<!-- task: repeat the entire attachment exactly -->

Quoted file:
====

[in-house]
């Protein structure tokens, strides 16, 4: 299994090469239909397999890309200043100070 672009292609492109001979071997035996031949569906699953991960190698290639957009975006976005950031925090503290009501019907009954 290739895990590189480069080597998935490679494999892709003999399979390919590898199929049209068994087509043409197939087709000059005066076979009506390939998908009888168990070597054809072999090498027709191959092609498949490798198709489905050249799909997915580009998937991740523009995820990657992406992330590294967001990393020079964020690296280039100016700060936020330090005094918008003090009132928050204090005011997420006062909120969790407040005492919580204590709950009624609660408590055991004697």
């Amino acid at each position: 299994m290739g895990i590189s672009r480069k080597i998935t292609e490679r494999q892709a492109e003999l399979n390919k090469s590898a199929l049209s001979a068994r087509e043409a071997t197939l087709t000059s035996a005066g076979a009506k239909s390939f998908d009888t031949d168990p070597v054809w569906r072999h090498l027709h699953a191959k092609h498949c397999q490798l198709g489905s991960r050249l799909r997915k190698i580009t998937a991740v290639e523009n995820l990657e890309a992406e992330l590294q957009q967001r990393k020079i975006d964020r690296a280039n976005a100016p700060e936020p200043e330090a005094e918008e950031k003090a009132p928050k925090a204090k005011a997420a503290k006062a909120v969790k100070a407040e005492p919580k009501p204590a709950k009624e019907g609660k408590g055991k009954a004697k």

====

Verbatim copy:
[in-house]
């Protein structure tokens, strides 16, 4: 299994090469239909397999890309200043100070 672009292609492109001979071997035996031949569906699953991960190698290639957009975006976005950031925090503290009501019907009954 290739895990590189480069080597998935490679494999892709003999399979390919590898199929049209068994087509043409197939087709000059005066076979009506390939998908009888168990070597054809072999090498027709191959092609498949490798198709489905050249799909997915580009998937991740523009995820990657992406992330590294967001990393020079964020690296280039100016700060936020330090005094918008003090009132928050204090005011997420006062909120969790407040005492919580204590709950009624609660408590055991004697």
């Amino acid at each position: 299994m290739g895990i590189s672009r480069k080597i998935t292609e490679r494999q892709a492109e003999l399979n390919k090469s590898a199929l049209s001979a068994r087509e043409a071997t197939l087709t000059s035996a005066g076979a009506k239909s390939f998908d009888t031949d168990p070597v054809w569906r072999h090498l027709h699953a191959k092609h498949c397999q490798l198709g489905s991960r050249l799909r997915k190698i580009t998937a991740v290639e523009n995820l990657e890309a992406e992330l590294q957009q967001r990393k020079i975006d964020r690296a280039n976005a100016p700060e936020p200043e330090a005094e918008e950031k003090a009132p928050k925090a204090k005011a997420a503290k006062a909120v969790k100070a407040e005492p919580k009501p204590a709950k009624e019907g609660k408590g055991k009954a004697k």